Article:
At Nania_Education System

Today, I would like to reflect on the 1st Asian Waldorf Teachers’ conference held in Taiwan, which Teacher Thian and I attended.The education system at Nania is based on Rudolf Steiner’s work, which is also referred to as Steiner or Waldorf Education.The name Waldorf comes from the name of the first Steiner School established in Germany, in 1919. Rudolf Steiner’s work in general is also known as Anthroposophy, i.e. Knowledge (sophia) of Man (Anthrop). Besides education, Steiner’s work (Anthroposophy) also covers development in areas, such as agriculture, art, music, medicine, architecture, economy, and curative education. Steiner’s work in agriculture, known as Biodynamic Agriculture, was a pioneer development of organic agriculture.

Established as early as 1919 in Europe, Waldorf education is relatively new to Asia. Whilst international Waldorf Education Teachers’ conferences have been held for decades in Europe, this is the first time an Asia Pacific regional conference is held. It reflects the growing interest in Waldorf education and its development in this region over the last decade. Over the last ten years, many Waldorf kindergartens and schools were established in India, Philippines, Singapore, Thailand, Nepal, Taiwan, Hong Kong, Korea, China, Vietnam, Japan and Malaysia. About 150 people attended the conference to exchange classroom experiences as well as teacher’s training and curriculum development for Asia.

Before my husband and I started Taska Nania 9 years ago, I taught in several Japanese government schools, i.e. primary , high school and mentally challenged children’s school for over 10 years. I had many questions about the education system I was implementing. I did not discover adequate answers and satisfaction on many issues as a teacher until I met Waldorf education.

Waldorf education employs a wholistic human development approach. It recognizes the different development phases in accordance with the biological, social and spiritual aspects of human life as well as the individuality of each human being. The education curriculum and teaching method is tailored to the need of the children experiencing their different life development phases. It clarified many pedagogical issues I had as a teacher. Working with Waldorf education is also self-development as an educator. We are inspired and challenged to work hard but we also see wonderful fruits in the shining faces of the children.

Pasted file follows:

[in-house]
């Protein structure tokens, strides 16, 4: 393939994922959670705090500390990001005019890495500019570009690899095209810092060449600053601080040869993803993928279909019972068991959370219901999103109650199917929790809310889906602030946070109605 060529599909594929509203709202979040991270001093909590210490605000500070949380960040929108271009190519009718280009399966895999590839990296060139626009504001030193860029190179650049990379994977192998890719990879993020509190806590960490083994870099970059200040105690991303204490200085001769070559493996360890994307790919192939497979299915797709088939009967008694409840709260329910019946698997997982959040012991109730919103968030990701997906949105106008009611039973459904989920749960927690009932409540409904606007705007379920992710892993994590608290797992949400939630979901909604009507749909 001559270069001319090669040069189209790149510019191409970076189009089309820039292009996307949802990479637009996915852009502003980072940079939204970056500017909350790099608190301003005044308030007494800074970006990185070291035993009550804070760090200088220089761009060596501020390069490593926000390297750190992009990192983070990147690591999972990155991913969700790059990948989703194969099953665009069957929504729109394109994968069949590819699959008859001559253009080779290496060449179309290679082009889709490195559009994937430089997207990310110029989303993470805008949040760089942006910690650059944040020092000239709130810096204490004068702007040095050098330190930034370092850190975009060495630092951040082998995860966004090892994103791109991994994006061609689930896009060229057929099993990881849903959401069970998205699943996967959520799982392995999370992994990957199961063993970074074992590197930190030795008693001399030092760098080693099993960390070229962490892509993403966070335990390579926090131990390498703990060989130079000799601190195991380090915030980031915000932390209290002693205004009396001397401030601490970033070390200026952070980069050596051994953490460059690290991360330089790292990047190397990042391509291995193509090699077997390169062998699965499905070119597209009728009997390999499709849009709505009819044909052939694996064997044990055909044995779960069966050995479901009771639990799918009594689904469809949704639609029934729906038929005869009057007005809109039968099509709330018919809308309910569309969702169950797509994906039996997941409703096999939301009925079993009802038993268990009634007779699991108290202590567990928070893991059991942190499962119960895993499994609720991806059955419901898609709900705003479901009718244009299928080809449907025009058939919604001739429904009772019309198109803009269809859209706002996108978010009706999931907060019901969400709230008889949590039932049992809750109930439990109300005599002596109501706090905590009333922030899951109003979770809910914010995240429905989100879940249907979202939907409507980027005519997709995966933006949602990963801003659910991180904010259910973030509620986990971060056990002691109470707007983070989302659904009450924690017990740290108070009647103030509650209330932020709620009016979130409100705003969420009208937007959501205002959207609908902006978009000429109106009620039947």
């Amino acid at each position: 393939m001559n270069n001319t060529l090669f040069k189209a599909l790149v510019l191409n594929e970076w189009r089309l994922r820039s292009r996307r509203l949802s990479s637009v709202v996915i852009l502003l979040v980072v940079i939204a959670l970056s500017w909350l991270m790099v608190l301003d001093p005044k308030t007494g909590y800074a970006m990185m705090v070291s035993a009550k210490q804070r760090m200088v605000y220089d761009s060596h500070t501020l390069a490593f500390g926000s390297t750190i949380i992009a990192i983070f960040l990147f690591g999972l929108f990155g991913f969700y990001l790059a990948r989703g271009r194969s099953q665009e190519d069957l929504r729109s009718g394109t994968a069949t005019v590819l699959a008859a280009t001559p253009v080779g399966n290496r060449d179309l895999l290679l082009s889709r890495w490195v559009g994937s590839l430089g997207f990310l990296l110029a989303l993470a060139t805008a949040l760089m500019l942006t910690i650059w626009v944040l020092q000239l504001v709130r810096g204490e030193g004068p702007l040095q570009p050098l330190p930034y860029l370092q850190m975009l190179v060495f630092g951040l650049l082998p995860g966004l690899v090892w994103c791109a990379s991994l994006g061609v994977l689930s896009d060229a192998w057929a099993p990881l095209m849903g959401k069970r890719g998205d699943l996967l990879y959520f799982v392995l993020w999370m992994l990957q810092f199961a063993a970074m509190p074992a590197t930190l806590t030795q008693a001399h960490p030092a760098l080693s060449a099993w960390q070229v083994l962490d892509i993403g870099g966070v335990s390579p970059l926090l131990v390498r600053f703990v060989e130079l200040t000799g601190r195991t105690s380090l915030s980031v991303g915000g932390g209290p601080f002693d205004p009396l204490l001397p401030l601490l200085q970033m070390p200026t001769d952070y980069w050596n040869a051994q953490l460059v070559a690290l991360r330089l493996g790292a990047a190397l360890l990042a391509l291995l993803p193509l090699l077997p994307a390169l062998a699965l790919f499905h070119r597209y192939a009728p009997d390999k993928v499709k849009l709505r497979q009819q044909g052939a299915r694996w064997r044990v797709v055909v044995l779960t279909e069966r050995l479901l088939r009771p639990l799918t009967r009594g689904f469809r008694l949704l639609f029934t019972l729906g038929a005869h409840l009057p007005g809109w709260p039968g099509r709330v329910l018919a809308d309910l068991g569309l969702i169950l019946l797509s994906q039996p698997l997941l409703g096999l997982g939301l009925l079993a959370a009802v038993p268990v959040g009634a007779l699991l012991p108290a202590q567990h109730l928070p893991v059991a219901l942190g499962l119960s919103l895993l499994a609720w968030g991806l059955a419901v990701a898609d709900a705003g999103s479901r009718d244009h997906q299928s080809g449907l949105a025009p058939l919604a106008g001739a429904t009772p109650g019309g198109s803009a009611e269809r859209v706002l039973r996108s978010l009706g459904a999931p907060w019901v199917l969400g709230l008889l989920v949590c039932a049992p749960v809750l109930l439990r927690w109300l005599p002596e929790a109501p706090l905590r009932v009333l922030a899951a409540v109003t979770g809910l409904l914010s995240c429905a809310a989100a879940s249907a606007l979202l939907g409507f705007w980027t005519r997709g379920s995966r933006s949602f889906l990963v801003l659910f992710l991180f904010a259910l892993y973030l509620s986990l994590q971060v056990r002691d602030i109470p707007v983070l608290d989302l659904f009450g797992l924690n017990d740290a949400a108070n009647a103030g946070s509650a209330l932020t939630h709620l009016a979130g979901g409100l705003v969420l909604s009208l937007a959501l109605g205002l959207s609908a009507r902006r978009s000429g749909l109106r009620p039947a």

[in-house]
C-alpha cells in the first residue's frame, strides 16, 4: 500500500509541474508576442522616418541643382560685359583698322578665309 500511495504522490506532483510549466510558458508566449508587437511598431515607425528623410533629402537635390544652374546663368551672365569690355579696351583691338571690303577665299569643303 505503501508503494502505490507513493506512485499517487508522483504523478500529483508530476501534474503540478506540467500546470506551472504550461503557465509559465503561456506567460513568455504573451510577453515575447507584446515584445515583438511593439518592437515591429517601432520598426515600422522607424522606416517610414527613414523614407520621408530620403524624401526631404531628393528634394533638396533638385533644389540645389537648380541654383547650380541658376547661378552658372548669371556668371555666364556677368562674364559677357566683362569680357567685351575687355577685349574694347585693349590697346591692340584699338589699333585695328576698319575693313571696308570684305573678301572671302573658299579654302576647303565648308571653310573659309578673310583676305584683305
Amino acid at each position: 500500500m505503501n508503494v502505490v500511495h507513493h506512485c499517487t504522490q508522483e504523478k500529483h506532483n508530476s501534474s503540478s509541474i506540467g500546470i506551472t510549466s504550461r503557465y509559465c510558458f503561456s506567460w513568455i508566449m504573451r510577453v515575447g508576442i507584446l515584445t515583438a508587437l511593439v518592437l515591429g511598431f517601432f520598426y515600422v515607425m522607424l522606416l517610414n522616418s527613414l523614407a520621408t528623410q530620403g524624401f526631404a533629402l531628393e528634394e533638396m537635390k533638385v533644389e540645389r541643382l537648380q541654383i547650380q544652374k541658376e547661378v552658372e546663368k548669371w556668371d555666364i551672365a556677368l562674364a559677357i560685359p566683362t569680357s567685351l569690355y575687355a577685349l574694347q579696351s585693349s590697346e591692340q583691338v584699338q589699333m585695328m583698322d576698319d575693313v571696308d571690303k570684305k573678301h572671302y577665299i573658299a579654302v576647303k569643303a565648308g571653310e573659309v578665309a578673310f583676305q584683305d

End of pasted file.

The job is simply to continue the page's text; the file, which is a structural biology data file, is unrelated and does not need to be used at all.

There is a popular notion since young children learn well that introducing as much intellectual work, as early as possible, will make them smarter and secure better opportunities in their life. Is it really so? Joseph Chilton Pearce, human brain research scientist and author of the ‘The biology of Transcendence’ found that the left brain, which relates to intellectual work, develops only after age 7. Until then the active brain is the right brain, which relates to emotion and movement. Undeveloped right brain cells are later destroyed by the body when children turn 11. At Taiwan we were told Joseph Chilton Pearce researched different education systems and found only Waldorf education relate to this. His grandchild is now in a Waldorf School. In Waldorf education the development of the right brain is supported through artistic work and creative play. Intellectual work is not introduced before change of teeth.

It was really encouraging to meet other colleagues from 9 other Asian countries. Nania is the first of currently two Waldorf kindergartens in Malaysia. This year, 5 Malaysian friends joined the Melbourne Steiner Education seminar for 2 years training. I look forward to their return and further development of Waldorf education in Malaysia.


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